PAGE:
AUK's RISE Cen­ter Hosts TED Speaker Yass­min Ab­del-Magied

Kuwait Times - - WHAT’S ON -

The Cen­ter for Re­search in In­for­mat­ics, Sciences and En­gi­neer­ing (RISE) at the Amer­i­can Univer­sity of Kuwait (AUK), in col­lab­o­ra­tion with the Aus­tralian Em­bassy in Kuwait, held a lec­ture en­ti­tled "Women In Male-Dom­i­nated In­dus­tries: Gen­der and En­gi­neer­ing." The lec­ture was con­ducted by Yass­min Ab­del-Magied, Gen­der Am­bas­sador at the Inter-Amer­i­can Devel­op­ment Bank and Founder and Chair of Youth With­out Bor­ders. The lec­ture fo­cused on gen­der is­sues in the field of en­gi­neer­ing and the im­por­tance of di­ver­sity and mu­tual re­spect.

Dr. Amir Zeid, Di­rec­tor of RISE, in his in­tro­duc­tion to the lec­ture, said that the sub­ject of the lec­ture comes at a time when the world is strug­gling with in­ter­minable is­sues. He ex­plained that di­ver­sity and gen­der con­cerns in the field of en­gi­neer­ing are prom­i­nent is­sues that are faced in many coun­tries around the world, but in Kuwait, how­ever, al­most 60% of en­gi­neer­ing stu­dents are fe­male, while the per­cent­age in west­ern coun­tries is much lower.

In her per­sonal in­tro­duc­tion, Yass­min de­scribed to the at­ten­dees how she be­came in­ter­ested in the field of en­gi­neer­ing be­cause of her pas­sion for "For­mula 1" cars. She ex­plained that while grow­ing up, she imag­ined her­self as a race-car driver. When she saw she did not meet the nec­es­sary re­quire­ments to be­come a driver, she shifted her at­ten­tion to­wards the de­signs of the cars in­stead; this prompted her to pur­sue a ca­reer in me­chan­i­cal en­gi­neer.

At the Univer­sity of Queens­land, where Yass­min stud­ied, she said there were 300 male stu­dents and only 7 fe­male stu­dents who were study­ing me­chan­i­cal en­gi­neer­ing. This, along with her work ex­pe­ri­ence later, made her aware of an un­con­scious bias that ex­ists; one that was in­flu­enced by one's cul­ture and en­vi­ron­ment. She ex­plained that re­gard­less of where a per­son was brought up, they must try to shat­ter the glass ceil­ings set by so­ci­ety and pur­sue their goals in life, no mat­ter how against the norm they may seem.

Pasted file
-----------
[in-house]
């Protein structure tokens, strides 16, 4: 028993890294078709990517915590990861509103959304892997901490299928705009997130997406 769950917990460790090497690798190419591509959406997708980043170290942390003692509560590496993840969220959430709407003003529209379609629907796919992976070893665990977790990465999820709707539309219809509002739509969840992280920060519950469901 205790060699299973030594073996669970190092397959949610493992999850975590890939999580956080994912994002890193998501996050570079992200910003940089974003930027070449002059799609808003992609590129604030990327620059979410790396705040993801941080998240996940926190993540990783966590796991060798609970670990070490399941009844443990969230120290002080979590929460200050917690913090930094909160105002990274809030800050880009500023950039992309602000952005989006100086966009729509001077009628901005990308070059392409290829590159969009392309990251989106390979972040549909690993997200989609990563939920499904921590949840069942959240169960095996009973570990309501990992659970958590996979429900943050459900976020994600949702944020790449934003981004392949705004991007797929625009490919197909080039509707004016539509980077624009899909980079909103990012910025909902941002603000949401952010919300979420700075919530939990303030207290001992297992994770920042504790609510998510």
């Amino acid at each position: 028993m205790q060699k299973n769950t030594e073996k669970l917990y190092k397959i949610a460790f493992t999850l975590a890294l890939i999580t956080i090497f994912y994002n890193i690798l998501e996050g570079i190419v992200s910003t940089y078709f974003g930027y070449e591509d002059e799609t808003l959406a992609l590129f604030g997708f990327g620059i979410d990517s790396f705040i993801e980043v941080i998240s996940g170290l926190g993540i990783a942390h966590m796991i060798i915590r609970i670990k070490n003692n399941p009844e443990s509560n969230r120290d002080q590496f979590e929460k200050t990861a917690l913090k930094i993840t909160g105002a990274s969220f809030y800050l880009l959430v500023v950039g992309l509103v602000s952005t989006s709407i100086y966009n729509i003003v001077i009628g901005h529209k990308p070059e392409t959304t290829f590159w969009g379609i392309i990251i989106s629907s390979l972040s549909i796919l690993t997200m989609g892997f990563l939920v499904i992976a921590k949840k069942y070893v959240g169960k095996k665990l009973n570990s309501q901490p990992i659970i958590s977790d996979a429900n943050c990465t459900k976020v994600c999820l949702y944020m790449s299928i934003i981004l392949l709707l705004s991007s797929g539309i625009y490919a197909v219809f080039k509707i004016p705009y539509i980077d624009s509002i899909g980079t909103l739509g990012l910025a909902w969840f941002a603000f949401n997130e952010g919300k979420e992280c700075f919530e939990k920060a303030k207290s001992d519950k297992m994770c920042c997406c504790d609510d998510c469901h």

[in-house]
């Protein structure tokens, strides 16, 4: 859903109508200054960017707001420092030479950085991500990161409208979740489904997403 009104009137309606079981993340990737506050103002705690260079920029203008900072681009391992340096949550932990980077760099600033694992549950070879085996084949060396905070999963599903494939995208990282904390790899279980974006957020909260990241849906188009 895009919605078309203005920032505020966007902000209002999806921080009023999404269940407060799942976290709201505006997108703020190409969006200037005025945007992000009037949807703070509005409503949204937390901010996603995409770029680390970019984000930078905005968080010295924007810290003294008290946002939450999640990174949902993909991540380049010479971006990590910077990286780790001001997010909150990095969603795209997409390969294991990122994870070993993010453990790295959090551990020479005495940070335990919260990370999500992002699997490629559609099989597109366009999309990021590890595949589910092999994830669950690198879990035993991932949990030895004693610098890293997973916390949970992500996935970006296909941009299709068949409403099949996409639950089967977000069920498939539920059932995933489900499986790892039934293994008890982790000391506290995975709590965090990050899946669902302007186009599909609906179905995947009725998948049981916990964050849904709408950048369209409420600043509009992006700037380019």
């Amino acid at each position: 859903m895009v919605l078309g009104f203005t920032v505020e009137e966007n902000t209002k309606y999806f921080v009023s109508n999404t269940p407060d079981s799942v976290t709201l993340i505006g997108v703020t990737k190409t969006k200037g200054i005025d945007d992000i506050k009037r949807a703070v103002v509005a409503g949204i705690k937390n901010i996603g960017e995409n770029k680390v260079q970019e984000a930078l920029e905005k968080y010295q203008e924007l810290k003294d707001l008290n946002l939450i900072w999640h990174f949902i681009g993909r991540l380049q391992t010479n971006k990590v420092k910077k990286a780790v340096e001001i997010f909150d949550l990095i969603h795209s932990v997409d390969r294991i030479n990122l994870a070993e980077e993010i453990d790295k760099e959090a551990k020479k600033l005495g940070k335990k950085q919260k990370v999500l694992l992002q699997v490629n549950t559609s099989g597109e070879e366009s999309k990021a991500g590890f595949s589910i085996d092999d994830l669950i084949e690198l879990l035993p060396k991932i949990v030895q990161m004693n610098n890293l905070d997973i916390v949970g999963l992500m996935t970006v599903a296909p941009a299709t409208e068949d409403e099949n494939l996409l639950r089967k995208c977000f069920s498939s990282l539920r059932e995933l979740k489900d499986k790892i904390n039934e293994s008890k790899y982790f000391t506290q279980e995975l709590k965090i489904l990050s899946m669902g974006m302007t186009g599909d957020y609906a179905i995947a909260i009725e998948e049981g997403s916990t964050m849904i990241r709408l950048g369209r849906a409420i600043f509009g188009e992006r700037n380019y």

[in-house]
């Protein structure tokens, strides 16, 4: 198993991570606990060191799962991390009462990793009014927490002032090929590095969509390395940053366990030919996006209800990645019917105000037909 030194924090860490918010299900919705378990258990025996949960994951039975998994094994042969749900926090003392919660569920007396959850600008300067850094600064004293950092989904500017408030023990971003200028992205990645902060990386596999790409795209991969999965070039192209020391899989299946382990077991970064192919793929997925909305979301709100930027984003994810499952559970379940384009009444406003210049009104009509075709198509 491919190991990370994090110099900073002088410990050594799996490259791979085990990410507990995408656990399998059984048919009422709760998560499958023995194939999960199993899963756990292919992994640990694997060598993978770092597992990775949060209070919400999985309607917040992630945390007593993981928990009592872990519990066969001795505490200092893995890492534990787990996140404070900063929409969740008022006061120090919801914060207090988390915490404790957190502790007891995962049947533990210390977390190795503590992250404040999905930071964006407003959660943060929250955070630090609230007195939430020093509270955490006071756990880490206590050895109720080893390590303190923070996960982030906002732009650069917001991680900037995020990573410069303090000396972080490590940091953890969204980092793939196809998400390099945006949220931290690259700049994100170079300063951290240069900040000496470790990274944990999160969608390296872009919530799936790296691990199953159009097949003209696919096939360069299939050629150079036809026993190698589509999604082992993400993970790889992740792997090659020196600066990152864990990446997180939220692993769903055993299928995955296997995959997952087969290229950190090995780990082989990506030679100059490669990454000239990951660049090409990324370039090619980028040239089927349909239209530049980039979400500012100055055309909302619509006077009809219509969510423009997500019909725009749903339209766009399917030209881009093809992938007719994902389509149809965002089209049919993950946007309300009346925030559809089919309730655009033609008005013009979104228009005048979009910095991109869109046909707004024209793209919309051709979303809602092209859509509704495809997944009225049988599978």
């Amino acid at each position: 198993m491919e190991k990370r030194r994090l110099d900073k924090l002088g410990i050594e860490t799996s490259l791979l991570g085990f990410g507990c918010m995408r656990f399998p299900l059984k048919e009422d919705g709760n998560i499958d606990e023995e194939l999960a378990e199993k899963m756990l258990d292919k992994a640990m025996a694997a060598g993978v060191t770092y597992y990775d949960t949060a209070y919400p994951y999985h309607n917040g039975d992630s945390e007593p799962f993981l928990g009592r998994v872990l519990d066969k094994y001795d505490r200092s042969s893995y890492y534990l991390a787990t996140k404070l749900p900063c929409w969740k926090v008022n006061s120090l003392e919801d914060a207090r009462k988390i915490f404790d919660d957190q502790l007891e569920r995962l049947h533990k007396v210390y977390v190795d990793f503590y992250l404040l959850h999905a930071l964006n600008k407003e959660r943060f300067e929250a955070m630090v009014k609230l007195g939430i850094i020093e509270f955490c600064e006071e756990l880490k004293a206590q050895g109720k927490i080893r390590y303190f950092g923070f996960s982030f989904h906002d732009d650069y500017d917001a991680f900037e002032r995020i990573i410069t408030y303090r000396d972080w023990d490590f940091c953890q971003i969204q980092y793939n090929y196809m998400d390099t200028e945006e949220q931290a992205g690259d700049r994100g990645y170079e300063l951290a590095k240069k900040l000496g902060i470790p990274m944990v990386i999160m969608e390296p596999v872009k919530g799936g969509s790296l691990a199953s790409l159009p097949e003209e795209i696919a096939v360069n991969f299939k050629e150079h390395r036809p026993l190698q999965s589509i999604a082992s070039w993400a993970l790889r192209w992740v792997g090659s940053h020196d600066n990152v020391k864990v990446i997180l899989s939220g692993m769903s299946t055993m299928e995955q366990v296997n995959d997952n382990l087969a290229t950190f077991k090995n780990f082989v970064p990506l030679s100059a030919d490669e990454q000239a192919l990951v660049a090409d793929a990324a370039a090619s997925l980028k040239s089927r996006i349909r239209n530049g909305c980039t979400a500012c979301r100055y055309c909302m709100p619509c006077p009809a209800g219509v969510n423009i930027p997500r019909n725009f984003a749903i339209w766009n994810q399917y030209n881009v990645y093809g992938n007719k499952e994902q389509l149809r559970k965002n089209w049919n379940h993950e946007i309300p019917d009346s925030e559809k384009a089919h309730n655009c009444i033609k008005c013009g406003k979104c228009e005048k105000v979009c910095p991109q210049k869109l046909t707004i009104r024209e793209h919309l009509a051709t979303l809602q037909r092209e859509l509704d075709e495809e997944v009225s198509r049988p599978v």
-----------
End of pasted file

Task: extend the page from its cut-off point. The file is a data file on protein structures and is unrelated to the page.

The lec­turer also cov­ered key points re­gard­ing gen­der is­sues that women face as en­gi­neers. Yass­min ex­plained that one of the ob­sta­cles faced by women in the field of en­gi­neer­ing is that male en­gi­neers are gen­er­ally deemed com­pe­tent un­til proven oth­er­wise, while fe­male en­gi­neers are deemed in­com­pe­tent un­til proven oth­er­wise.

The speaker con­cluded by stat­ing that di­ver­sity in the work­place is im­por­tant, and in­tro­duc­ing new pat­terns of think­ing en­hances the work en­vi­ron­ment and yields bet­ter re­sults. "We may not be able to change the en­tire world, but we can change the world around us," she added.

The AUK Cen­ter for Re­search in In­for­mat­ics, Sciences, and En­gi­neer­ing (RISE) serves as AUK's pri­mary source for re­search and devel­op­ment ac­tiv­i­ties, a bridge to in­dus­try, and an im­por­tant venue for com­mu­nity out­reach. RISE adapts an in­te­gra­tive model by forging con­nec­tions be­tween aca­demic dis­ci­plines, lo­cal & in­ter­na­tional in­no­va­tors, academia & in­dus­try, as well as tech­nol­ogy & so­ci­ety.

Wel­come re­marks by Dr. Amir Zeid, Di­rec­tor of RISE

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